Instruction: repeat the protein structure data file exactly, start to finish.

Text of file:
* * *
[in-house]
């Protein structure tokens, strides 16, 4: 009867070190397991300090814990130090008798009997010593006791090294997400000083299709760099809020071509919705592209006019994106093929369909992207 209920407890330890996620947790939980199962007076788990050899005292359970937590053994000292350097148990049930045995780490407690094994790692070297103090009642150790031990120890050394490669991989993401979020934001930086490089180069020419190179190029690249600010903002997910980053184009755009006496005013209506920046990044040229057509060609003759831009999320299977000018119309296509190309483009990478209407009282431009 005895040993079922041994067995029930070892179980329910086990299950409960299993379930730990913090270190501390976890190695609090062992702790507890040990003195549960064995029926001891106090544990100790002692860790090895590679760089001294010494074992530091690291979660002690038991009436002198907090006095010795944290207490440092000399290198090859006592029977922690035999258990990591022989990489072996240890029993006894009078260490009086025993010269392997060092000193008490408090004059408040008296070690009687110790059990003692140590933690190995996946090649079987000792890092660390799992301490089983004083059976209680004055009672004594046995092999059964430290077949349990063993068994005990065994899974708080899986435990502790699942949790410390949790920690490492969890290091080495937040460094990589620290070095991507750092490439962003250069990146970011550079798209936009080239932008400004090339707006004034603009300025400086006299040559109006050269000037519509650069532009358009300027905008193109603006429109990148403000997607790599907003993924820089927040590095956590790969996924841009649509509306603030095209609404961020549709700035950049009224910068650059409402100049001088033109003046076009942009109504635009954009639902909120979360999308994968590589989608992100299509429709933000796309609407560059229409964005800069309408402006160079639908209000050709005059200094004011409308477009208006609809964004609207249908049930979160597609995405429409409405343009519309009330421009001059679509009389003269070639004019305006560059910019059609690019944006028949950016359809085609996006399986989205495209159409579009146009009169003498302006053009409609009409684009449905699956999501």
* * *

[in-house]
């Protein structure tokens, strides 16, 4: 009867070190397991300090814990130090008798009997010593006791090294997400000083299709760099809020071509919705592209006019994106093929369909992207 209920407890330890996620947790939980199962007076788990050899005292359970937590053994000292350097148990049930045995780490407690094994790692070297103090009642150790031990120890050394490669991989993401979020934001930086490089180069020419190179190029690249600010903002997910980053184009755009006496005013209506920046990044040229057509060609003759831009999320299977000018119309296509190309483009990478209407009282431009 005895040993079922041994067995029930070892179980329910086990299950409960299993379930730990913090270190501390976890190695609090062992702790507890040990003195549960064995029926001891106090544990100790002692860790090895590679760089001294010494074992530091690291979660002690038991009436002198907090006095010795944290207490440092000399290198090859006592029977922690035999258990990591022989990489072996240890029993006894009078260490009086025993010269392997060092000193008490408090004059408040008296070690009687110790059990003692140590933690190995996946090649079987000792890092660390799992301490089983004083059976209680004055009672004594046995092999059964430290077949349990063993068994005990065994899974708080899986435990502790699942949790410390949790920690490492969890290091080495937040460094990589620290070095991507750092490439962003250069990146970011550079798209936009080239932008400004090339707006004034603009300025400086006299040559109006050269000037519509650069532009358009300027905008193109603006429109990148403000997607790599907003993924820089927040590095956590790969996924841009649509509306603030095209609404961020549709700035950049009224910068650059409402100049001088033109003046076009942009109504635009954009639902909120979360999308994968590589989608992100299509429709933000796309609407560059229409964005800069309408402006160079639908209000050709005059200094004011409308477009208006609809964004609207249908049930979160597609995405429409409405343009519309009330421009001059679509009389003269070639004019305006560059910019059609690019944006028949950016359809085609996006399986989205495209159409579009146009009169003498302006053009409609009409684009449905699956999501």